Cutting Planning Out of the Housing Process in London

The Greater London Authority recently published the “Further Alterations to the London Plan” report, which set aggressive targets for housing in the booming city. Now details are emerging about how Mayor Boris Johnson hopes to incentivize housing.
March 14, 2014, 9am PDT | James Brasuell | @CasualBrasuell
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John Geoghegan reported on the release of the “Further Alterations to the London Plan” (FALP) report at the end of February. According to that article, the most eye-catching of the report’s recommendations were the aggressive housing targets: “31 of the 32 London boroughs are also set to have their individual housing targets raised - one by as much as 83 per cent.”

The need for the plan update comes as a result of London’s quick growth, which far outpaces estimates from a plan approved in 2011. “There are 600,000 more people in London now than was projected in the 2011 plan…(8.4 million compared with the projection of 7.8 million). If current rates continue, this figure will rise to ten million by 2036, making London Europe's first ‘mega-city…’”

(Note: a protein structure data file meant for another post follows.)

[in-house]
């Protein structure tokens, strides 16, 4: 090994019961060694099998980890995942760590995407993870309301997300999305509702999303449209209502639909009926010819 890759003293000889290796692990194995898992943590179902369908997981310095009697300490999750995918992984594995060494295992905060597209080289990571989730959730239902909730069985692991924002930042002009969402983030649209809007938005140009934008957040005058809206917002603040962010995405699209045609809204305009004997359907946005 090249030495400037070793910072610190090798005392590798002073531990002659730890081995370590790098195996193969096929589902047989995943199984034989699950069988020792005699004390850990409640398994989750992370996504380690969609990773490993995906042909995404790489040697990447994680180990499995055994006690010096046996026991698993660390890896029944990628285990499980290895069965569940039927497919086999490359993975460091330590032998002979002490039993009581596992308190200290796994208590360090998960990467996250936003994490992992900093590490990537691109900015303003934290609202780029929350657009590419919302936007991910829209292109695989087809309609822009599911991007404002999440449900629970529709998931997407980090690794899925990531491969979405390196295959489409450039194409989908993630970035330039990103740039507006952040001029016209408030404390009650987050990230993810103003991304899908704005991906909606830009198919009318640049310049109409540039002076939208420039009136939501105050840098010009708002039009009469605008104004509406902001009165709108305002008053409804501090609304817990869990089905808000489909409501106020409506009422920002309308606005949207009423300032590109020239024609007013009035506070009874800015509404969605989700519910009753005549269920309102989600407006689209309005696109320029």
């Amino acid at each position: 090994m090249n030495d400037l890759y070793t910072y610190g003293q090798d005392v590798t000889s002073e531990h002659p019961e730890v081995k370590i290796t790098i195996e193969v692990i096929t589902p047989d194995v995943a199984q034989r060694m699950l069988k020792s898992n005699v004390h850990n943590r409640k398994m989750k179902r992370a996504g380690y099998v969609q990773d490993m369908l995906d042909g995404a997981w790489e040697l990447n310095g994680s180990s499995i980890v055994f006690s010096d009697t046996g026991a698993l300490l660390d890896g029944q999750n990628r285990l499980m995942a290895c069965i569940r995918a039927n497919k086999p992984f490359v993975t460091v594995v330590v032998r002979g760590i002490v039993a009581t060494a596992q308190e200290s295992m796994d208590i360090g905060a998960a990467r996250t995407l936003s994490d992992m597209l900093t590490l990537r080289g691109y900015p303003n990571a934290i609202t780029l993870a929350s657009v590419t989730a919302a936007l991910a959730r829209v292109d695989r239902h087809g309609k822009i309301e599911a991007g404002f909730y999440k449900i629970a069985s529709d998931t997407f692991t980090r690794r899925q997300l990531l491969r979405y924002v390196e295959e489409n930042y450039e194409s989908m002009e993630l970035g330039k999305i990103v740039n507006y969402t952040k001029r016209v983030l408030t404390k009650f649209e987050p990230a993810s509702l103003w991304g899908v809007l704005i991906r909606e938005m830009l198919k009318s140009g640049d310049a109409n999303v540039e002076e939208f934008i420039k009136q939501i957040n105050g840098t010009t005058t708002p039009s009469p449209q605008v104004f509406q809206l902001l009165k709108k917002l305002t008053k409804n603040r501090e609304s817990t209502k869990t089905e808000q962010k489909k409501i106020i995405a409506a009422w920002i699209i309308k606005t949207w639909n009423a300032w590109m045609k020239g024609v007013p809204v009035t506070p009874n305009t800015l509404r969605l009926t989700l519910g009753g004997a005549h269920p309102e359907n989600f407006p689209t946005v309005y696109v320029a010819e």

In an update on the developing FALP story, Richard Garlick reports that Deputy Mayor for Housing Richard Blakeway told reporters that the plan might rely on a mechanism called local development orders (LDOs) in yet-to-be-announced housing zones. According to Garlick, “[LDOs] allow councils to specify certain kinds of development that do not need planning permission, and up to now have mostly been used to encourage commercial and industrial development on business parks.”

“Other options being considered to help encourage development in the zones include using the mayor's land assembly and compulsory purchase powers, bringing forward of public land and acquiring sites.”

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Published on Thursday, March 13, 2014 in Planning Resource
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